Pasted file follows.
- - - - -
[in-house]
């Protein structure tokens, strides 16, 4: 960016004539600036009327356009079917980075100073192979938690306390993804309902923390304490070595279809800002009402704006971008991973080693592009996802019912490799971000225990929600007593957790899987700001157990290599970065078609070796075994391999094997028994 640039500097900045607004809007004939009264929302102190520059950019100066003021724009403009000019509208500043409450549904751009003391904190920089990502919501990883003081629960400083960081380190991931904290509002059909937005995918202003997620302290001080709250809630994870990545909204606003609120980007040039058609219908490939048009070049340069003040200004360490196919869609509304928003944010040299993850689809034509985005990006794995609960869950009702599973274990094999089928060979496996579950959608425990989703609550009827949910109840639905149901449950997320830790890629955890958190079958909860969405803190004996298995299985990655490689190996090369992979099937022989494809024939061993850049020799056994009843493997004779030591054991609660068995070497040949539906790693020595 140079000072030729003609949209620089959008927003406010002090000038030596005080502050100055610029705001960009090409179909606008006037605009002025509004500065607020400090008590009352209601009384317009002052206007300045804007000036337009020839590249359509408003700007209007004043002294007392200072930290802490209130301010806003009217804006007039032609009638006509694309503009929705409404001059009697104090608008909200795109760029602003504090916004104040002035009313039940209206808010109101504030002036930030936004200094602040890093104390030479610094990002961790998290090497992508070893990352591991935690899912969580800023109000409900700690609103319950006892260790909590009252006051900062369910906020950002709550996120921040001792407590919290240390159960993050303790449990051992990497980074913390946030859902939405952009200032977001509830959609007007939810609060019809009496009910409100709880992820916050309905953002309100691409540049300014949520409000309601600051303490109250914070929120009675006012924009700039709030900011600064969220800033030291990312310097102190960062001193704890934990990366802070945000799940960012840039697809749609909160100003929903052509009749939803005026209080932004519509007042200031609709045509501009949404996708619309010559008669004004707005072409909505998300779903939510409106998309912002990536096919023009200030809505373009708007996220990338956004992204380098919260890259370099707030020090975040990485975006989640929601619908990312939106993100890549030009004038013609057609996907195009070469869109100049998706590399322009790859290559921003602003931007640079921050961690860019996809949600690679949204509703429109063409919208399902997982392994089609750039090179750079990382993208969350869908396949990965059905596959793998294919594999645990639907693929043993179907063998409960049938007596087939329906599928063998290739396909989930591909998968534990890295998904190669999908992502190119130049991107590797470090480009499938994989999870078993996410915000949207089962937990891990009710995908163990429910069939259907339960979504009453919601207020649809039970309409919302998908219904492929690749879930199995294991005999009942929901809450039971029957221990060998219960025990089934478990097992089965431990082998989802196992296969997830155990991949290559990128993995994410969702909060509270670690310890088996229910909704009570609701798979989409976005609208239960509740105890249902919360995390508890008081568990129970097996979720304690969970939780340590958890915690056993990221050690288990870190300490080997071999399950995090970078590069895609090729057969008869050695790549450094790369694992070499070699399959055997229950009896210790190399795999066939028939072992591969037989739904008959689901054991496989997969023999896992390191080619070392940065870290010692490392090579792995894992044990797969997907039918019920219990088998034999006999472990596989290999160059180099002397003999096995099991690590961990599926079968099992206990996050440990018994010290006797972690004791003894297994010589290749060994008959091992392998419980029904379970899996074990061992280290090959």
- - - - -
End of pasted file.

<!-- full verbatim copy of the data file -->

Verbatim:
[in-house]
């Protein structure tokens, strides 16, 4: 960016004539600036009327356009079917980075100073192979938690306390993804309902923390304490070595279809800002009402704006971008991973080693592009996802019912490799971000225990929600007593957790899987700001157990290599970065078609070796075994391999094997028994 640039500097900045607004809007004939009264929302102190520059950019100066003021724009403009000019509208500043409450549904751009003391904190920089990502919501990883003081629960400083960081380190991931904290509002059909937005995918202003997620302290001080709250809630994870990545909204606003609120980007040039058609219908490939048009070049340069003040200004360490196919869609509304928003944010040299993850689809034509985005990006794995609960869950009702599973274990094999089928060979496996579950959608425990989703609550009827949910109840639905149901449950997320830790890629955890958190079958909860969405803190004996298995299985990655490689190996090369992979099937022989494809024939061993850049020799056994009843493997004779030591054991609660068995070497040949539906790693020595 140079000072030729003609949209620089959008927003406010002090000038030596005080502050100055610029705001960009090409179909606008006037605009002025509004500065607020400090008590009352209601009384317009002052206007300045804007000036337009020839590249359509408003700007209007004043002294007392200072930290802490209130301010806003009217804006007039032609009638006509694309503009929705409404001059009697104090608008909200795109760029602003504090916004104040002035009313039940209206808010109101504030002036930030936004200094602040890093104390030479610094990002961790998290090497992508070893990352591991935690899912969580800023109000409900700690609103319950006892260790909590009252006051900062369910906020950002709550996120921040001792407590919290240390159960993050303790449990051992990497980074913390946030859902939405952009200032977001509830959609007007939810609060019809009496009910409100709880992820916050309905953002309100691409540049300014949520409000309601600051303490109250914070929120009675006012924009700039709030900011600064969220800033030291990312310097102190960062001193704890934990990366802070945000799940960012840039697809749609909160100003929903052509009749939803005026209080932004519509007042200031609709045509501009949404996708619309010559008669004004707005072409909505998300779903939510409106998309912002990536096919023009200030809505373009708007996220990338956004992204380098919260890259370099707030020090975040990485975006989640929601619908990312939106993100890549030009004038013609057609996907195009070469869109100049998706590399322009790859290559921003602003931007640079921050961690860019996809949600690679949204509703429109063409919208399902997982392994089609750039090179750079990382993208969350869908396949990965059905596959793998294919594999645990639907693929043993179907063998409960049938007596087939329906599928063998290739396909989930591909998968534990890295998904190669999908992502190119130049991107590797470090480009499938994989999870078993996410915000949207089962937990891990009710995908163990429910069939259907339960979504009453919601207020649809039970309409919302998908219904492929690749879930199995294991005999009942929901809450039971029957221990060998219960025990089934478990097992089965431990082998989802196992296969997830155990991949290559990128993995994410969702909060509270670690310890088996229910909704009570609701798979989409976005609208239960509740105890249902919360995390508890008081568990129970097996979720304690969970939780340590958890915690056993990221050690288990870190300490080997071999399950995090970078590069895609090729057969008869050695790549450094790369694992070499070699399959055997229950009896210790190399795999066939028939072992591969037989739904008959689901054991496989997969023999896992390191080619070392940065870290010692490392090579792995894992044990797969997907039918019920219990088998034999006999472990596989290999160059180099002397003999096995099991690590961990599926079968099992206990996050440990018994010290006797972690004791003894297994010589290749060994008959091992392998419980029904379970899996074990061992280290090959």